ROBERT SIEGEL, HOST:
The Food and Drug Administration today announced a major shift in how the agency plans to fight smoking. In what would be a first, the FDA is planning to reduce the level of nicotine that is allowed in tobacco cigarettes. The agency is also making changes in how it regulates electronic cigarettes. NPR health correspondent Rob Stein is here with more on today's development. And, Rob, what is the FDA's rationale for wanting to lower the amount of nicotine in cigarettes?
ROB STEIN, BYLINE: Well, as you know, Robert, cigarette smoking is a huge public health problem. I mean, it's the leading cause of preventable death in the United States. Something like 480,000 Americans die each year from tobacco-related diseases. And the big reason for that is nicotine is a powerful addictive drug. So the FDA says, you know, weaning American smokers off nicotine could go a long way towards helping many more kick the habit and save tens of thousands of lives every year.
SIEGEL: Is the FDA saying how much it wants to cut the amount of nicotine in cigarettes by and how quickly it wants to make those cuts?
STEIN: Not yet. At the moment, all the FDA is doing is kind of putting the tobacco industry on notice and saying this is something we're planning to do. But that's a big question that the FDA is going to have to figure out. Can you reduce the amount of nicotine in cigarettes to the point where they're no longer addictive but that smokers are no longer - are trying to smoke more cigarettes to try to get their nicotine fix? And there is a fair amount of scientific evidence that says, yes, that is possible, but you have to still...
SIEGEL: You can find that sweet spot.
STEIN: That's right.
SIEGEL: The FDA made some other announcements today in connection with nicotine and cigarettes. What were those?
STEIN: Yeah, so the big announcement had to do with electronic cigarettes, e-cigarettes. You know, these are the things that kind look like regular cigarettes, but instead of burning tobacco, they heat up a liquid that contains nicotine that turns into a vapor that users inhale. It's called vaping. And these are very controversial devices. There's a lot of concern they could hook a new generation of kids on nicotine. And the FDA says, OK, we're going to go forward with regulations like banning sales to kids and forcing the e-cigarette makers to reveal the ingredients in these devices. But it is delaying a big one. It's going to let all the e-cigarettes that are currently on the market to stay on the market much longer before they're required to go through a careful and expensive regulatory review by the agency.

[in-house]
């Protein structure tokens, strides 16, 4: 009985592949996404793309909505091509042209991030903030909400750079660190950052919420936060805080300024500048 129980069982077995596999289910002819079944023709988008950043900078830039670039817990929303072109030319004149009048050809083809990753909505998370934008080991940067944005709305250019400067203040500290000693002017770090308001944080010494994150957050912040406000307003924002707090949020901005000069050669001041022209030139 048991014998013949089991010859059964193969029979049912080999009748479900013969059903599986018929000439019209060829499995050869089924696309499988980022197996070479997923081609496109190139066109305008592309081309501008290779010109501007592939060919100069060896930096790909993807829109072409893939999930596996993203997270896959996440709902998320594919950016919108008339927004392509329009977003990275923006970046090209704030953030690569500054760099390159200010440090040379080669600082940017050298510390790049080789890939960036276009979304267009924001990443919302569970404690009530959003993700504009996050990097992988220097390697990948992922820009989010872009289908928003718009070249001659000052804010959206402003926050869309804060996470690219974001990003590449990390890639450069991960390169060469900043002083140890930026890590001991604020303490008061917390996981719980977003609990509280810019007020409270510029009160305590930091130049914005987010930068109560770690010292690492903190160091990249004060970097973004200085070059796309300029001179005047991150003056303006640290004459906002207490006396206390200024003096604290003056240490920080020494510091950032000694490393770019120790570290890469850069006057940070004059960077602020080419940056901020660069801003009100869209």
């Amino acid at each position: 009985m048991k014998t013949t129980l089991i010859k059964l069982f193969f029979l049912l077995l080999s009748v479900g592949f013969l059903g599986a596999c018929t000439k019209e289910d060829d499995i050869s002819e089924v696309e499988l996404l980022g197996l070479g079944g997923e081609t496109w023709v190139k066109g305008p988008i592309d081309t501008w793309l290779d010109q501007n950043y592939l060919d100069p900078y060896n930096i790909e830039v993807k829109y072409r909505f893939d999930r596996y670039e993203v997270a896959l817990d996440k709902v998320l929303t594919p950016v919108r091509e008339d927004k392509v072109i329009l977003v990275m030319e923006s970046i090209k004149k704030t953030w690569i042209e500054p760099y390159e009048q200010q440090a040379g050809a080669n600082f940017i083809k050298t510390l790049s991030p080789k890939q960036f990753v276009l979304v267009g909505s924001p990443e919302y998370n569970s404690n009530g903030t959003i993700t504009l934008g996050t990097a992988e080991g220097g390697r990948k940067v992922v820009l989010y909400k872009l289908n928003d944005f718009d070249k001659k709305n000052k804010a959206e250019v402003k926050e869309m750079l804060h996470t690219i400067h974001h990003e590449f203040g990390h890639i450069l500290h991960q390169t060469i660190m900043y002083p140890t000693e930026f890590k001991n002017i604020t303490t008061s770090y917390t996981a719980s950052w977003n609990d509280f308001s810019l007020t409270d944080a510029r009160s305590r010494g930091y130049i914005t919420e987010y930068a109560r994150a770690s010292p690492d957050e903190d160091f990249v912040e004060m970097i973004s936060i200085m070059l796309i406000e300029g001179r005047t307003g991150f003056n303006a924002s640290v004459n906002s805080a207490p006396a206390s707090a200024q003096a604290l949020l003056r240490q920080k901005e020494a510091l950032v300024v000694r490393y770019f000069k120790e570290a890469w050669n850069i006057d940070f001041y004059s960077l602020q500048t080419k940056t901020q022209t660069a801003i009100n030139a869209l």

SIEGEL: Why is it doing that?
STEIN: Well, basically, the FDA says, look, we might need these e-cigarettes. You know, imagine - you suddenly slash the amount of nicotine in cigarettes, you're going have all these addicted smokers desperate for nicotine. Where are they going to get it? I mean, they can use, you know, nicotine patches and gum, but e-cigarettes might offer a really good alternative.
SIEGEL: What is the reaction to all of this from the FDA?
STEIN: Yeah, so, you know, this is a big blow to the tobacco industry. And - but so far their response has been fairly muted. They're saying things like, you know, we're going to work with the FDA and do whatever we need to do. But they're saying things like we want them to take a scientific approach to this sort of thing. The e-cigarette makers, as you might imagine, are thrilled. I mean, they've been arguing for a long time that their devices are much safer than regular cigarettes and could provide a way for people to kick the habit.
And, you know, the anti-smoking and public health experts that I talked to today are thrilled. They're saying this could be a landmark moment in the fight against tobacco. But they're also a little cautious and saying, you know, we're a little worried that this could become kind of an excuse to delay the e-cigarette rules without ever getting around to actually cutting the amount of nicotine in cigarettes. So they are sort of taking a wait-and-see approach and saying, you know, look, the devil's in the details in how the FDA goes about actually implementing this plan.
SIEGEL: OK, NPR's Rob Stein, thanks.
STEIN: Oh, sure. Nice to be here.
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